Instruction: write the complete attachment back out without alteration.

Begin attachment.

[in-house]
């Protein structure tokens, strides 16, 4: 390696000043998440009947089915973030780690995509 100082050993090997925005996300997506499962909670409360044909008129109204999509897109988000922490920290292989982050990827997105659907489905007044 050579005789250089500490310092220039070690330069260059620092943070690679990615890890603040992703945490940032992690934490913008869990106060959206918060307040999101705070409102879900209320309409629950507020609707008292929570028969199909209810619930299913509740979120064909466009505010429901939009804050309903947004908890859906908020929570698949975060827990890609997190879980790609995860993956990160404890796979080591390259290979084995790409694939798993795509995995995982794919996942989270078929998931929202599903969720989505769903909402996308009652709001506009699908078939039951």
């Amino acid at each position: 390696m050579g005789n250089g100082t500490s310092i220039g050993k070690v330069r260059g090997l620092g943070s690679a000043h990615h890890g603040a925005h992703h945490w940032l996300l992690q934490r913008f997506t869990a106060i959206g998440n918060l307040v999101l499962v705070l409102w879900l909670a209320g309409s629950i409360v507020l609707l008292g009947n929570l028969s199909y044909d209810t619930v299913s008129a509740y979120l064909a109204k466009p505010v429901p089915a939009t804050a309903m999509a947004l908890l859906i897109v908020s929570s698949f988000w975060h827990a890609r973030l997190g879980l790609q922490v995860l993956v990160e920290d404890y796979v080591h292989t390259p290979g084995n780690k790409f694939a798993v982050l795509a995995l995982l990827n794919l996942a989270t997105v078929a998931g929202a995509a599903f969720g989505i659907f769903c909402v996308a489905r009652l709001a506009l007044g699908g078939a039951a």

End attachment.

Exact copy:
[in-house]
């Protein structure tokens, strides 16, 4: 390696000043998440009947089915973030780690995509 100082050993090997925005996300997506499962909670409360044909008129109204999509897109988000922490920290292989982050990827997105659907489905007044 050579005789250089500490310092220039070690330069260059620092943070690679990615890890603040992703945490940032992690934490913008869990106060959206918060307040999101705070409102879900209320309409629950507020609707008292929570028969199909209810619930299913509740979120064909466009505010429901939009804050309903947004908890859906908020929570698949975060827990890609997190879980790609995860993956990160404890796979080591390259290979084995790409694939798993795509995995995982794919996942989270078929998931929202599903969720989505769903909402996308009652709001506009699908078939039951």
């Amino acid at each position: 390696m050579g005789n250089g100082t500490s310092i220039g050993k070690v330069r260059g090997l620092g943070s690679a000043h990615h890890g603040a925005h992703h945490w940032l996300l992690q934490r913008f997506t869990a106060i959206g998440n918060l307040v999101l499962v705070l409102w879900l909670a209320g309409s629950i409360v507020l609707l008292g009947n929570l028969s199909y044909d209810t619930v299913s008129a509740y979120l064909a109204k466009p505010v429901p089915a939009t804050a309903m999509a947004l908890l859906i897109v908020s929570s698949f988000w975060h827990a890609r973030l997190g879980l790609q922490v995860l993956v990160e920290d404890y796979v080591h292989t390259p290979g084995n780690k790409f694939a798993v982050l795509a995995l995982l990827n794919l996942a989270t997105v078929a998931g929202a995509a599903f969720g989505i659907f769903c909402v996308a489905r009652l709001a506009l007044g699908g078939a039951a």